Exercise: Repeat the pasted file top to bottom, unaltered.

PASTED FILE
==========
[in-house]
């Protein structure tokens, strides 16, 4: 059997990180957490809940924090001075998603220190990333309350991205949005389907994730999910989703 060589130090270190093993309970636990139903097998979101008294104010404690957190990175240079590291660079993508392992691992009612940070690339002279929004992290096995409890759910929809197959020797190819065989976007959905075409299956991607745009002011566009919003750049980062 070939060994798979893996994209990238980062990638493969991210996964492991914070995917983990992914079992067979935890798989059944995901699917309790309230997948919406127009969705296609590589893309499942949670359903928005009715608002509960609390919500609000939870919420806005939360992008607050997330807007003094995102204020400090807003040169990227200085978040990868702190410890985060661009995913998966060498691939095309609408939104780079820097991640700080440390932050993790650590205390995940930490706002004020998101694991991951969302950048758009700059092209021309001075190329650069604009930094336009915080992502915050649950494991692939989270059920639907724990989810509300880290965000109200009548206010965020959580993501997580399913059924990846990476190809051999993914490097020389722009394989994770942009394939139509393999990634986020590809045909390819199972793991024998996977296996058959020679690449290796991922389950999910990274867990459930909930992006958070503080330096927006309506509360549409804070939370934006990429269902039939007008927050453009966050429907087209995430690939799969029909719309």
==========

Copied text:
[in-house]
């Protein structure tokens, strides 16, 4: 059997990180957490809940924090001075998603220190990333309350991205949005389907994730999910989703 060589130090270190093993309970636990139903097998979101008294104010404690957190990175240079590291660079993508392992691992009612940070690339002279929004992290096995409890759910929809197959020797190819065989976007959905075409299956991607745009002011566009919003750049980062 070939060994798979893996994209990238980062990638493969991210996964492991914070995917983990992914079992067979935890798989059944995901699917309790309230997948919406127009969705296609590589893309499942949670359903928005009715608002509960609390919500609000939870919420806005939360992008607050997330807007003094995102204020400090807003040169990227200085978040990868702190410890985060661009995913998966060498691939095309609408939104780079820097991640700080440390932050993790650590205390995940930490706002004020998101694991991951969302950048758009700059092209021309001075190329650069604009930094336009915080992502915050649950494991692939989270059920639907724990989810509300880290965000109200009548206010965020959580993501997580399913059924990846990476190809051999993914490097020389722009394989994770942009394939139509393999990634986020590809045909390819199972793991024998996977296996058959020679690449290796991922389950999910990274867990459930909930992006958070503080330096927006309506509360549409804070939370934006990429269902039939007008927050453009966050429907087209995430690939799969029909719309």